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The Contrarian

“I’ll never forget it”, says Ian Naudé, “but a few years ago I was battling to sell one of my more obscure wines, and Eben Sadie said: ‘Ian, if you keep trying to push a truck uphill, eventually it will run you over.’”

The Contrarian

What a time it is for South African wine. The last decade has seen the emergence of so many talented, young winemakers: winemakers with the distaste for convention. And while the conventional sit and deliberate over the future, this new generation is busy writing it.    

Or so the story goes. But there are a few local winemakers who were challenging the status quo before clay amphoras, skin contact Chenin or the Swartland Revolution. 

Ian Naudé is one of those. 

Naudé is an enigma. He’ll tell you that he’s a dog person (he is) – that he’s terrible with people (he isn’t) – then you’ll see him with an audience of wine buyers hanging on to his every word. He’ll be talking about dogs. 

He’ll blend a single Sauvignon Blanc from five different regions because he thought it would make a fascinating wine (it did).  

He’ll say yes or no before he’s heard the question, and if you tell him to go left, he’ll go right. 

A bona fide contrarian, it’s fair to say that Ian’s winemaking decisions aren’t usually based on commercial viability. They are curious, instinctive and informed by the whims of an artist rather than a businessman. To illustrate this, below is a paraphrased excerpt from our conversation: 

Ian: “I don’t care about what’s popular or on trend. It’s all about the quality of the grapes. Whether that’s Pinot or Palomino, if it’s amazing fruit, it can produce an amazing wine.”

Me: “You’re doing a Pinot, aren’t you?” 

Ian: “No, a Palomino. We’re actually bottling today.”

Me: “But nobody drinks Palomino unless it’s Sherry. Actually, nobody drinks Sherry either.” 

Ian: “Well they’re all idiots because it’s delicious. Beautiful fruit picked nice and early, it’s so fresh and dry and… Anyway, forget Palomino, we’re calling it Malvasia Rei.” 

Me: “Malwhosia What? When? Why?” 

Ian: “Malvasia Rei. It’s the original name of the grape.” 

Me: “Aaaah, well, in that case, it’ll fly off the shelves.”  

He does have one saving grace, does Ian. Whether it’s Malvasia ReiMawhosia What, his mythical 2014 Grenache, the aforementioned 5-region Sauvignon Blanc or a 10-year bottle-aged white blend, his wines are fresh, complex, idiosyncratic and quite brilliant.   

And this is what’s so intriguing. It seems logical that, over time, a winemaker might master one or two varietals. That with a few harvests, enough time in the cellar and some experimentation, one might figure a grape out. Surely you can’t just pick up a new varietal and get it right straight away? 

“Well that’s a good point”, Ian says encouragingly, “except that it’s bullshit.”

“When you think you know what you’re doing, that’s when you trip up. I don’t believe that you master a grape as such. My belief is that, to make a great wine, you need to master the vintage. You have to understand the terroir, know the conditions, the soil, the weather, the vineyard. You have to understand the factors that have produced that grape, and then pick it at the right time. At that point, the wine is basically made. At least that’s how I feel now. I might change my mind tomorrow.”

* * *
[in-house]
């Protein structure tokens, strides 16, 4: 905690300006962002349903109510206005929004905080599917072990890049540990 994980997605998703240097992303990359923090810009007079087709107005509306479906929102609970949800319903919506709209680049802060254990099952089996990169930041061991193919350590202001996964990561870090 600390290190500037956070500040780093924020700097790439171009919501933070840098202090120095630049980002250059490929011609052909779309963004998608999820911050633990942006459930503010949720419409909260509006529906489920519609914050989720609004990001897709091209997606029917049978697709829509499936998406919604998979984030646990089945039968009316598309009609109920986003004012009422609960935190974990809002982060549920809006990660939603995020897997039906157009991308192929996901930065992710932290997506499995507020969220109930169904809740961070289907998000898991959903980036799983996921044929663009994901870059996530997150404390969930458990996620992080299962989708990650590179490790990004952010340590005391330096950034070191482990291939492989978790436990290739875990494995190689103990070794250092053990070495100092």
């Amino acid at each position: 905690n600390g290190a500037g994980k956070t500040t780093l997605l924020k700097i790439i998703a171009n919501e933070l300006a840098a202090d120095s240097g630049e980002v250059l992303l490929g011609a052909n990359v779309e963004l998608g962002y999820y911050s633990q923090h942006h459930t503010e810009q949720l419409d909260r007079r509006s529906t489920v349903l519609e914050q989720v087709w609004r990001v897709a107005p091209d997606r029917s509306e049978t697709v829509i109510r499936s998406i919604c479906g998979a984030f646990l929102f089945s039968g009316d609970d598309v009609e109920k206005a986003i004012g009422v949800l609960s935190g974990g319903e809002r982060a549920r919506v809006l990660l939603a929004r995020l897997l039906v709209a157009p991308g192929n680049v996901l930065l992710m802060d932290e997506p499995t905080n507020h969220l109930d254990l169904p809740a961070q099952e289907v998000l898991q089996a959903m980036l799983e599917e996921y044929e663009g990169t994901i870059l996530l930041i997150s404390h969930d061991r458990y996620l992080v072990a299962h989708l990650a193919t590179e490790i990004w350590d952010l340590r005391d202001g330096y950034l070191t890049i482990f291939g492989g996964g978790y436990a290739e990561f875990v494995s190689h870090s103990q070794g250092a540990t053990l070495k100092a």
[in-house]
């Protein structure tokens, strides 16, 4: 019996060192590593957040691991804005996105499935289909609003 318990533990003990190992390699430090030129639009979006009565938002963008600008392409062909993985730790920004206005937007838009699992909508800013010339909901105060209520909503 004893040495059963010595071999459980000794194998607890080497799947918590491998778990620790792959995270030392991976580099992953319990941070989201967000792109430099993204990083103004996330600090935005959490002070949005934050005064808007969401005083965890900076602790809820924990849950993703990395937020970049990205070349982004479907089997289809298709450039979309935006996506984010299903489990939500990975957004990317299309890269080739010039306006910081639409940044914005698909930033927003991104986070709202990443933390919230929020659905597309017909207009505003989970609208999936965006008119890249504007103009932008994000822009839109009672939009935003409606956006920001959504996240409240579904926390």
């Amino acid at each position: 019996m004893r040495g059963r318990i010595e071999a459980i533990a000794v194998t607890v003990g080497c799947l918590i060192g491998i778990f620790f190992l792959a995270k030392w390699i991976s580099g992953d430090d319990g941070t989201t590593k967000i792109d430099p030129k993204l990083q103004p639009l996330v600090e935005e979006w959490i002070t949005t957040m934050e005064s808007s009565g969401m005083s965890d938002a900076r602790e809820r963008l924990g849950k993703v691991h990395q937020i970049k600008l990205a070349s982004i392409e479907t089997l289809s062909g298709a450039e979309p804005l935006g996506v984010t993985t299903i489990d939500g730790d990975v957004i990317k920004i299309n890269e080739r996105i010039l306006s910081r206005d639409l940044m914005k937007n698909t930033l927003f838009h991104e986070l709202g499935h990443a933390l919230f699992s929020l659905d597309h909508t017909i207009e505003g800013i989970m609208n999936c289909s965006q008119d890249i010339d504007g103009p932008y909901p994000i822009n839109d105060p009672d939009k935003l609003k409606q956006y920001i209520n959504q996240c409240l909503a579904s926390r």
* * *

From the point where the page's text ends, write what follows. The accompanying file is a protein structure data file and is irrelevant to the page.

There’s a lot to like about this philosophy, and while it will no doubt differ from a large producer making big, blockbuster reds, his is an attitude that shows respect and deference to the elements. And it strikes me that it might be this humility that makes him so good at what he does. Quite simply, he doesn’t believe his own legend. He doesn’t buy into the bullshit. 

He’s big on making great wine, not so much on self-promotion. 

Nevertheless, these wines are now receiving a lot of international attention. London-based South African Master of Wine, Greg Sherwood, has been singing their praises for years. His 2013 Old Vine Chenin Blanc and 2015 Old Vine Cinsault appearing in Sherwood’s top 10 wine discoveries, while his 2014 Grenache is routinely taking out Cornas in blind tastings. Other influential critics have caught on too, so there’s a genuine buzz about what he’s doing. Unique, intriguing and bursting with life, these wines demand your attention, but for the time being, there’s another one demanding mine: 

Ian recalls another conversation with Eben Sadie. About 20 years ago they spoke about South Africa’s wine identity and what the future held. The upshot was a focus on our diversity of terroir – effectively growing conditions – and not trying to emulate what’s done elsewhere. For Sadie, the rest is history. For Naudé, that history resulted in his white blend; a quite singular expression of Chenin Blanc, Semillon and Sauvignon Blanc. He describes it as his new world, lean, Chablis-style, lunchtime wine. 

And it’s an absolute triumph. Bursting with bright citrus, stone fruit, flintiness, and minerality, it drinks beautifully on its own, pairs well with almost anything and remains impossibly fresh, even after 10 years in the bottle. But again, there’s a catch. If ordinary white blends are hard to sell, aged white blends are even harder. It doesn’t matter how great the wine is, most wine drinkers don’t understand the proposition. 

So I put it to Ian, why doesn’t he just make a more “typical” wine? A R120.00 Shiraz, a 1-region Sauvignon Blanc or a Normal Vine Fruit Bomb?

You can probably guess his answer. That’s not Ian Naudé. 

“What can I say?” he says, “I like pushing the truck uphill."

Published On: 11/21/2018

James Bisset


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